Who do you meet in Shadow of Night?
Diana Bishop is a historian of alchemy who happens to be a witch. Once upon a time she discovered a mysterious manuscript at Oxford University’s Bodleian Library. Soon after she met Matthew Clairmont, and her life took a series of surprising turns. Now that she knows she is a timewalker–and in danger–she has traveled to the past to find someone to school her in the lost arts of magic (and to find Ashmole 782 if she can). You can friend Diana on Facebook and listen to a selection of Diana’s favorite music by clicking here.
Matthew Roydon, also known as Matthew Clairmont and Matthew de Clermont, is a vampire. His educational credentials are too extensive to list here. In the modern world, he spends most of his time in his laboratory. But what will Matthew do in the past? One thing is for sure: he won’t need to read books written by his old friends to feel close to them once more. Matthew is a member of a groups of radicals and free-thinkers known as the School of Night. You can friend Matthew on Facebook and listen to a selection of his favorite music by clicking here.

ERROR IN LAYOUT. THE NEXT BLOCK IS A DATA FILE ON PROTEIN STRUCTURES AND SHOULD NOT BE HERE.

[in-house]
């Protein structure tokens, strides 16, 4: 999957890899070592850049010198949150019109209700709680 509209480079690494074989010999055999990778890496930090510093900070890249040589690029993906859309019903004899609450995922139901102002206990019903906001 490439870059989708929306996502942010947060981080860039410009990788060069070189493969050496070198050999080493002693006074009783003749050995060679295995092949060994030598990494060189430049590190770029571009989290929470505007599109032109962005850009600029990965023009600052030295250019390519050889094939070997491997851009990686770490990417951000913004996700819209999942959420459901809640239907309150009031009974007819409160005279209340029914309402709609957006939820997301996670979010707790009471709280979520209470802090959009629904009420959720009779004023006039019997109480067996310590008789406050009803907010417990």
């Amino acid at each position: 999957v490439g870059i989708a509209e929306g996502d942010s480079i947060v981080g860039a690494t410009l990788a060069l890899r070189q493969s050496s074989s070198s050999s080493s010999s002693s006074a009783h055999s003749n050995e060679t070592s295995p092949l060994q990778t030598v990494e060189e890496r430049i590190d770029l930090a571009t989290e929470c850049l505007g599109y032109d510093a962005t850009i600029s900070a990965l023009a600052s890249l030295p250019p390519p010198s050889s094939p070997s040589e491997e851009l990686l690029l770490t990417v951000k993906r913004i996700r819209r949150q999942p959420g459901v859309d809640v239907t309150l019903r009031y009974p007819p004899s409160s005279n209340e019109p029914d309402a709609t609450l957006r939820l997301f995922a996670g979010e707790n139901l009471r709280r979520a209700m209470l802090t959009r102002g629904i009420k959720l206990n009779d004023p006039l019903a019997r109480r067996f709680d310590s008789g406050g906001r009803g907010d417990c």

Christopher Marlowe is Matthew Roydon’s closest friend. Also a member of the School of Night, he is a daemon and maker of plays.
Francoise and Pierre are loyal and trusty de Clermont family retainers, and they serve Matthew while he is in England.
George Chapman is a writer of some reputation and little patronage. In 1594 he wrote a long poem about melancholy and the goddess Diana called The Shadow of Night.
Thomas Harriot is also a member of the School of Night. Like Marlowe he is a daemon. But instead of imagining daring deeds and lost loves, Harriot is interested in mysteries of nature–especially those found in mathematics and the stars.
Henry Percy, the Earl of Northumberland is not yet known as ‘the Wizard Earl’ when Diana meets him. Percy is a man with a formidable education, an impeccable lineage, and a generous heart.
Sir Walter Raleigh is the final member of the School of Night. Poet, historian, and adventurer, Raleigh was one of the most admired–and envied–men of his time.
In 2011, The Globe Theatre’s production of one of Marlowe’s plays, DOCTOR FAUSTUS, received rave reviews. This atmospheric and evocative trailer gives you a sense of what the play is about: